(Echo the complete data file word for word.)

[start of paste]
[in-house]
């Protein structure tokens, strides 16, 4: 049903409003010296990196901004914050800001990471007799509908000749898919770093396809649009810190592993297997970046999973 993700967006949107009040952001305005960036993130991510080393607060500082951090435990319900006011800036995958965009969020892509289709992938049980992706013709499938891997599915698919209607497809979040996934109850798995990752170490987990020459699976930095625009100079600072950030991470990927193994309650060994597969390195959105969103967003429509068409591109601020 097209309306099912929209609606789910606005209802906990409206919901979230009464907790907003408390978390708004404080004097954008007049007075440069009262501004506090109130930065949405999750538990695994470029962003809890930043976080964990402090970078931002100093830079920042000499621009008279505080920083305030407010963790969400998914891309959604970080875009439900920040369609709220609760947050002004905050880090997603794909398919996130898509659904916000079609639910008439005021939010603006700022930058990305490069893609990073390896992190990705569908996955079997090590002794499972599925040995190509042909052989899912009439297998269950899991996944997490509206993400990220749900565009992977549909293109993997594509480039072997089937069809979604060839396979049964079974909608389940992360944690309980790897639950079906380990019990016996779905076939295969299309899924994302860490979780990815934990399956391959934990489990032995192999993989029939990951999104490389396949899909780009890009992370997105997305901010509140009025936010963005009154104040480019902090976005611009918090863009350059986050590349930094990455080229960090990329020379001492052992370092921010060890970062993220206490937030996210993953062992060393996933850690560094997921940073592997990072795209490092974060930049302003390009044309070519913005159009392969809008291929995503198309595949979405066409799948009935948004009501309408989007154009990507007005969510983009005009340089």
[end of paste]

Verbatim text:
[in-house]
């Protein structure tokens, strides 16, 4: 049903409003010296990196901004914050800001990471007799509908000749898919770093396809649009810190592993297997970046999973 993700967006949107009040952001305005960036993130991510080393607060500082951090435990319900006011800036995958965009969020892509289709992938049980992706013709499938891997599915698919209607497809979040996934109850798995990752170490987990020459699976930095625009100079600072950030991470990927193994309650060994597969390195959105969103967003429509068409591109601020 097209309306099912929209609606789910606005209802906990409206919901979230009464907790907003408390978390708004404080004097954008007049007075440069009262501004506090109130930065949405999750538990695994470029962003809890930043976080964990402090970078931002100093830079920042000499621009008279505080920083305030407010963790969400998914891309959604970080875009439900920040369609709220609760947050002004905050880090997603794909398919996130898509659904916000079609639910008439005021939010603006700022930058990305490069893609990073390896992190990705569908996955079997090590002794499972599925040995190509042909052989899912009439297998269950899991996944997490509206993400990220749900565009992977549909293109993997594509480039072997089937069809979604060839396979049964079974909608389940992360944690309980790897639950079906380990019990016996779905076939295969299309899924994302860490979780990815934990399956391959934990489990032995192999993989029939990951999104490389396949899909780009890009992370997105997305901010509140009025936010963005009154104040480019902090976005611009918090863009350059986050590349930094990455080229960090990329020379001492052992370092921010060890970062993220206490937030996210993953062992060393996933850690560094997921940073592997990072795209490092974060930049302003390009044309070519913005159009392969809008291929995503198309595949979405066409799948009935948004009501309408989007154009990507007005969510983009005009340089």